Table 1.
Energy and Macronutrients of Served and Consumed Lunches

 Aggregate Method Year 1 (n = 455)Individual Method Year 2

(n = 50)

Total energy (Kcal)722 ± 167479 ± 147627 ± 93476 ± 92
Protein (g)31.9 ± 7.121.4 ± 4.526.1 ± 5.320.3 ± 4.1
Protein (%)18.0 ± 4.218.6 ± 4.616.7 ± 3.117.3 ± 3.8
CHO (g)99.6 ± 26.559.1 ± 19.281.3 ± 16.856.4 ± 13.5
CHO (%)54.6 ± 4.549.0 ± 3.951.3 ± 4.347.2 ± 4.1
Fat (g)22.2 ± 6.217.6 ± 7.522.2 ± 3.918.7 ± 4.3
Fat (%)27.5 ± 4.432.4 ± 5.432.0 ± 5.135.5 ± 4.4

In terms of the number of servings of fruits and vegetables as suggested by the USDA food pyramid, there were no differences in the amount of servings consumed as estimated by either method (Table 2).

Table 2.
Average Daily Food Guide Pyramid Servings

 Aggregate Method Year 1 (n = 455)Individual Method Year 2 (n = 50)
Total fruit & vegetable1.5 ± 0.30.6 ± 0.21.2 ± 0.20.4 ± 0.2
Total fruit0.7 ± 0.40.2 ± 0.20.8 ± 0.20.2 ± 0.2
Total vegetable0.8 ± 0.20.4 ± 0.30.4 ± 0.20.2 ± 0.2
Starchy vegetable0.4 ± 0.20.2 ± 0.10.2 ± 0.10.2 ± 0.2
Non-starchy vegetable0.4 ± 0.20.2 ± 0.30.2 ± 00.0 ± 0.1
Milk1 ± 00.5 ± 0.11 ± 00.6 ± 0.3


The plate-waste methodology, an established food intake method that has not been compared to more precise techniques, allows for both the estimation of energy and macronutrient intake in children at school. Because many schools and school districts are beginning to monitor and modify their school lunch programs in an effort to prevent the rising prevalence of childhood obesity, it is vital to have a simple, validated method by which changes can be assessed. Our results suggest the following.

  • Plate waste methodology is useful for estimating food intake in children in school settings, without having to interact with the children. This can provide less biased results and minimize the need for ethical review approval and parental consent.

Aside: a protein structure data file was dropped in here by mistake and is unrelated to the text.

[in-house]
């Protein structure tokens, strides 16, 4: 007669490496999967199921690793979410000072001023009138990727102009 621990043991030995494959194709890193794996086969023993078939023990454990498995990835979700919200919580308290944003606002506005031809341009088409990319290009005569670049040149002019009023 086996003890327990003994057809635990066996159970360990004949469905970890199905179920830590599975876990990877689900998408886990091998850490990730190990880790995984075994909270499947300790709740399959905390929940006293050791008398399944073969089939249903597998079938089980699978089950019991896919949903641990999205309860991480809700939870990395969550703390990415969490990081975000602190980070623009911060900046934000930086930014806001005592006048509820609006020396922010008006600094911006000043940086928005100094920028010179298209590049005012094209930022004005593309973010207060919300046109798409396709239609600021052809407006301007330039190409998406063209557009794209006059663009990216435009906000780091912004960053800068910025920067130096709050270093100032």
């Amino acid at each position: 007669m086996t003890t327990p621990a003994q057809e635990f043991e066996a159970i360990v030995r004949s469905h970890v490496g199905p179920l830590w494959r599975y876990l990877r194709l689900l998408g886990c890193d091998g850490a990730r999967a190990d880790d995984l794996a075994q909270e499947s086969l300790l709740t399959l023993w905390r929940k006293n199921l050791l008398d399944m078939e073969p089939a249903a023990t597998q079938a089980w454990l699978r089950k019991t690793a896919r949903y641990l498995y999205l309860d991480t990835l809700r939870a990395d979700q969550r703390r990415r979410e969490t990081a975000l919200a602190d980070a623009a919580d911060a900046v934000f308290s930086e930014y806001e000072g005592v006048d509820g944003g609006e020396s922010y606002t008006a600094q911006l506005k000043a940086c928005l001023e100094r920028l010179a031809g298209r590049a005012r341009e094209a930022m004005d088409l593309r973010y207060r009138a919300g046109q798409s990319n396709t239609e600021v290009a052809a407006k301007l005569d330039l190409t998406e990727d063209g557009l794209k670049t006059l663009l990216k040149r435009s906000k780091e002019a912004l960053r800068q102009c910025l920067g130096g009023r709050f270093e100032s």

• Using the aggregated plate waste method, percent waste, macronutrient consumption, and actual weight and caloric density of foods consumed and discarded can be determined. Although individual plate waste data cannot be used to obtain more specific information such as correlations between age, sex, BMI, etc., aggregate selective plate waste measurements can yield accurate results for groups of children, without the time and logistical constraints involved with other methods, thereby accommodating larger sample sizes.

  • Plate waste methodology can be used as a teaching tool for school children as well as dietetics students and can be integrated into many curricula including math, science, and health.

We found the aggregated plate waste method to be as accurate, but more easily implemented, than actual weighed food measurements. Thus, this can be use as a simple method to measure food intake in school children.

  • The plate waste method does not require student contact, thus minimizes the need for informed consents and assents.

  • There is limited interaction with the kitchen staff, which allows the evaluators to remain as unobtrusive as necessary while still collecting accurate data.

  • Information can be gathered to help in the planning and evaluation of nutrition education without any interference with classroom time.

With increased attention placed on prevention of childhood obesity, many schools are initiating changes in both nutrition education programs and lunch menus. Thus, it is becoming of the utmost importance to be able to access children's energy intake at school. The aggregate plate waste method can be used to evaluate the impact of these programs on the in-school food intake of children. This will provide excellent data that can be used to make future decisions regarding nutrition education programs as well as lunch menu options. Thus, our data showing that the plate waste method is comparable to more invasive, yet precise methods, suggest that it is ideal for assessments of breakfast and lunch programs, nutrition education programs, and general monitoring of dietary patterns of school children


The risk for adult obesity for a child who is overweight is great because most overweight children become overweight adults. Because dietary habits of most adults are formed in childhood, it is important that nutrition professionals have quality tools available to assess childhood food intake. The plate-waste methodology is a valid tool to estimate eating habits of school children, with limited interference with either the school staff or children.

Extension professionals can incorporate this methodology into existing school-based nutrition education programs, such as:

  • Health classes for older students on diet and methods to measure food intake.

  • Mathematics classes when students to analyze plate-waste data they collected on other students.

  • Extension service by creating a teach-the-teacher curriculum for nutrition education.

In the university setting, dietetics and nutrition students can learn the methodology as part of their education, creating a network of data on food intake among school children. The limits of this methodology exceed the reality of "measuring garbage" because a wealth of knowledge can be gained from measuring food thrown away by students.